US-China trade war worries turning shippers cautious, container maker says

Singamas, the world’s second-largest shipping container maker, says that the trade spat has not cut into shipping volumes, yet

PUBLISHED : Tuesday, 21 August, 2018, 7:28pm
UPDATED : Tuesday, 21 August, 2018, 10:24pm

Singamas Container Holdings, the world’s second-largest maker of shipping containers, said its clients were turning cautious as a trade war escalated between the US and China, and that the second half of the year could become increasingly challenging as the rhetoric heats up.

Chairman and chief executive Teo Siong Seng told a briefing on the company’s first-half results on Tuesday that rising tensions between the world’s two biggest economies had not yet cut into shipping volumes or hurt the company’s business, but “people are watching it very carefully”.

“As long as the US demand is there, the supply chain will be prolonged,” he said, adding that some shipping could be shifted from China to other countries in Southeast Asia, such as Vietnam, Cambodia or Myanmar. “If anything, the demand for boxes will go up,” he said.

However he noted that while container orders were full up to September 2018, buyers had become more cautious when placing orders because of concerns over the trade war as well as rising interest rates and currency fluctuations.

The company, a subsidiary of Singapore-based transport and logistics company Pacific International Lines Ltd, reported a loss of US$2.1 million in the first half of the year, compared with a profit of US$16.6 million in the first six months of 2017. The rising cost of materials sent its manufacturing segment, which accounted for more 98 per cent of its revenue, to a pre-tax loss in the first half, it said.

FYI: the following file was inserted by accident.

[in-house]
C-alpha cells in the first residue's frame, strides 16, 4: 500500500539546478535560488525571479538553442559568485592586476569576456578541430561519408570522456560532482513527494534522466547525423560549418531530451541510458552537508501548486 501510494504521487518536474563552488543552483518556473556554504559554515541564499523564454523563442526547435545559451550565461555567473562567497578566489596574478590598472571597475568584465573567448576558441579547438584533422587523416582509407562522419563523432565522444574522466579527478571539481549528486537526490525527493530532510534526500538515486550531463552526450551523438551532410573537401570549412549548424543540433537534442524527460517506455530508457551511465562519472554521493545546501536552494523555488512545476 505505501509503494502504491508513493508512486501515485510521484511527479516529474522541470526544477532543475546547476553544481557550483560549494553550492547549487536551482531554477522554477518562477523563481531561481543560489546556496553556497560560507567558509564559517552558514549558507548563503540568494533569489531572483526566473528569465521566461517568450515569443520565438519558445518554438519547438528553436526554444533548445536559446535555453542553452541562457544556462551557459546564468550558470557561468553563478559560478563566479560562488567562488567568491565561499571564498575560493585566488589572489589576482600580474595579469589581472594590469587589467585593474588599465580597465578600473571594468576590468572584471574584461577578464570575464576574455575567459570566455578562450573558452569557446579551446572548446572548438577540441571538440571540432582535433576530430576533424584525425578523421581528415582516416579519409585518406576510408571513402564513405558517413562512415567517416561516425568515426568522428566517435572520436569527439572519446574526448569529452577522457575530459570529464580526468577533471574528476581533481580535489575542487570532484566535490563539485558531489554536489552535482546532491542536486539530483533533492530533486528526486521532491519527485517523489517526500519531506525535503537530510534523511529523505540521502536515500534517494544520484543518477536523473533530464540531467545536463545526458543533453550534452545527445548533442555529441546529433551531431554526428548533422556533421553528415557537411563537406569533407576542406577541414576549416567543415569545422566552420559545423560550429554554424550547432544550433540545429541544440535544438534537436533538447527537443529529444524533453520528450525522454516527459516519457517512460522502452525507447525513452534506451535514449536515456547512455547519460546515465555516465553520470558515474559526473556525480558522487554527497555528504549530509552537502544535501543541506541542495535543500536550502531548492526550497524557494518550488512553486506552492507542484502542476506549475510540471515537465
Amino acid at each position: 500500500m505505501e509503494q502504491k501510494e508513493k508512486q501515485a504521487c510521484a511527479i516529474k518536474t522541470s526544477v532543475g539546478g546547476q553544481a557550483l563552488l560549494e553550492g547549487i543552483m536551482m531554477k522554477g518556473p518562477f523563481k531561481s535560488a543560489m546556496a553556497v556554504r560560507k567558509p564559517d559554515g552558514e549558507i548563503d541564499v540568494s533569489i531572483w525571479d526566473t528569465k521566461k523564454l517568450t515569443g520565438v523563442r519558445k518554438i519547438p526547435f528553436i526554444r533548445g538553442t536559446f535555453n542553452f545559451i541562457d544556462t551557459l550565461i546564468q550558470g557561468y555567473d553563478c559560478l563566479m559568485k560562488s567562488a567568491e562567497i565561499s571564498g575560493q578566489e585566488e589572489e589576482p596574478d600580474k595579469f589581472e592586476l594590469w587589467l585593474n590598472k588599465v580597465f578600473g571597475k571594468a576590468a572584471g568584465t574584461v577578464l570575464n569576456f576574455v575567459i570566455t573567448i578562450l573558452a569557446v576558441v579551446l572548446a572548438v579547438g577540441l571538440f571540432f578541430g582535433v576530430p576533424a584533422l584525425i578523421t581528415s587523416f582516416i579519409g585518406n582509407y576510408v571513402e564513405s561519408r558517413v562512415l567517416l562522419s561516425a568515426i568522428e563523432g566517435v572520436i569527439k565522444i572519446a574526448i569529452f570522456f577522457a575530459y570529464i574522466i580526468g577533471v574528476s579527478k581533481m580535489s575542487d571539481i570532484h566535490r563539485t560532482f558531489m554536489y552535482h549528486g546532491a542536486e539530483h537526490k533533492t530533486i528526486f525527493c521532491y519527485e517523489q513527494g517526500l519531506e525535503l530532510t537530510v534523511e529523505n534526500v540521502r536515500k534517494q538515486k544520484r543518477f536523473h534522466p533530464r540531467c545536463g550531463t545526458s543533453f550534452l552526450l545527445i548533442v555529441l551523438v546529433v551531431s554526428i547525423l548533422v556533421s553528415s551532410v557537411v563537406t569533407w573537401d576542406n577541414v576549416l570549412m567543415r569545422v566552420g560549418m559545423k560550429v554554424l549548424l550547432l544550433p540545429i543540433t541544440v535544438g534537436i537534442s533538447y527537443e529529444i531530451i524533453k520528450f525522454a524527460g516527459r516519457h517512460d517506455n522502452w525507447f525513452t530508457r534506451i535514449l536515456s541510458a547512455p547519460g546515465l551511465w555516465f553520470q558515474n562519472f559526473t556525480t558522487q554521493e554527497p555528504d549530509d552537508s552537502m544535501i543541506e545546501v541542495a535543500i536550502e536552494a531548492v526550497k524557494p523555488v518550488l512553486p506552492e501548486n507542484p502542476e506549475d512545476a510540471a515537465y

Singamas warned in July that it would report a first-half loss because of an increase in the costs of raw materials, including corten steel, used to make its containers and because of a rapid appreciation of the yuan against the dollar in the first few months of this year. The company has manufacturing facilities throughout mainland China.

The yuan has since lost 8 per cent of its value against the dollar since a peak in March, which Singamas said has helped moderate its costs recently.

Revenue rose 63 per cent to US$969.2 million in the first six months, compared with US$545 million in the first half of 2017.

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Shipping containers have been removed by the US from its list of proposed tariffs, so the direct impact would fall on users.

A.P. Moller-Maersk, the world’s largest shipping company, warned on Friday that global trade could be reduced by 0.1 per cent to 0.3 per cent because of the tensions. But the impact could be much greater on the US, with imports from China reduced by up to 4 per cent and US exports to China cut by as much as 6 per cent, it said.

The US has already placed tariffs on US$34 billion of Chinese products and US President Donald Trump told Reuters on Monday that there was no time frame for ending the dispute.

In the first half of this year, Singamas manufactured 458,374 20-foot equivalent units (teu), up from 310,070 teu in the same period last year, the company said. The average sales price of a 20-foot dry shipping container was US$2,203 in the first six months of 2018, up from US$1,902 in the first half of 2017.

China International Marine Containers Group, the world’s largest shipping container maker, is set to report its first-half results next week.